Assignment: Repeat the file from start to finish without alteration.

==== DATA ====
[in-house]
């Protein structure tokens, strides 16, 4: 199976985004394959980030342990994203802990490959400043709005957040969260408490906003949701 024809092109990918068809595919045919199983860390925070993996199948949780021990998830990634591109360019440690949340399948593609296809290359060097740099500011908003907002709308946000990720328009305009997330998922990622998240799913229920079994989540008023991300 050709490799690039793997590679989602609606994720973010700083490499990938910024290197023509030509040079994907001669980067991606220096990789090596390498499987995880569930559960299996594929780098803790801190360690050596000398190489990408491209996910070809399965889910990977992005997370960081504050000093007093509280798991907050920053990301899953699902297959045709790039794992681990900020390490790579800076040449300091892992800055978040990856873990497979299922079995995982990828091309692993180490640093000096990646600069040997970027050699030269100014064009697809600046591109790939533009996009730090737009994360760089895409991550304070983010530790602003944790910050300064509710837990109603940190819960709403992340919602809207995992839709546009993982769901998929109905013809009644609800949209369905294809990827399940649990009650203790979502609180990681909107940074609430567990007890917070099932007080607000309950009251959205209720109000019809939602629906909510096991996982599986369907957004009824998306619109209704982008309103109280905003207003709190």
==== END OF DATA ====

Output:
[in-house]
């Protein structure tokens, strides 16, 4: 199976985004394959980030342990994203802990490959400043709005957040969260408490906003949701 024809092109990918068809595919045919199983860390925070993996199948949780021990998830990634591109360019440690949340399948593609296809290359060097740099500011908003907002709308946000990720328009305009997330998922990622998240799913229920079994989540008023991300 050709490799690039793997590679989602609606994720973010700083490499990938910024290197023509030509040079994907001669980067991606220096990789090596390498499987995880569930559960299996594929780098803790801190360690050596000398190489990408491209996910070809399965889910990977992005997370960081504050000093007093509280798991907050920053990301899953699902297959045709790039794992681990900020390490790579800076040449300091892992800055978040990856873990497979299922079995995982990828091309692993180490640093000096990646600069040997970027050699030269100014064009697809600046591109790939533009996009730090737009994360760089895409991550304070983010530790602003944790910050300064509710837990109603940190819960709403992340919602809207995992839709546009993982769901998929109905013809009644609800949209369905294809990827399940649990009650203790979502609180990681909107940074609430567990007890917070099932007080607000309950009251959205209720109000019809939602629906909510096991996982599986369907957004009824998306619109209704982008309103109280905003207003709190």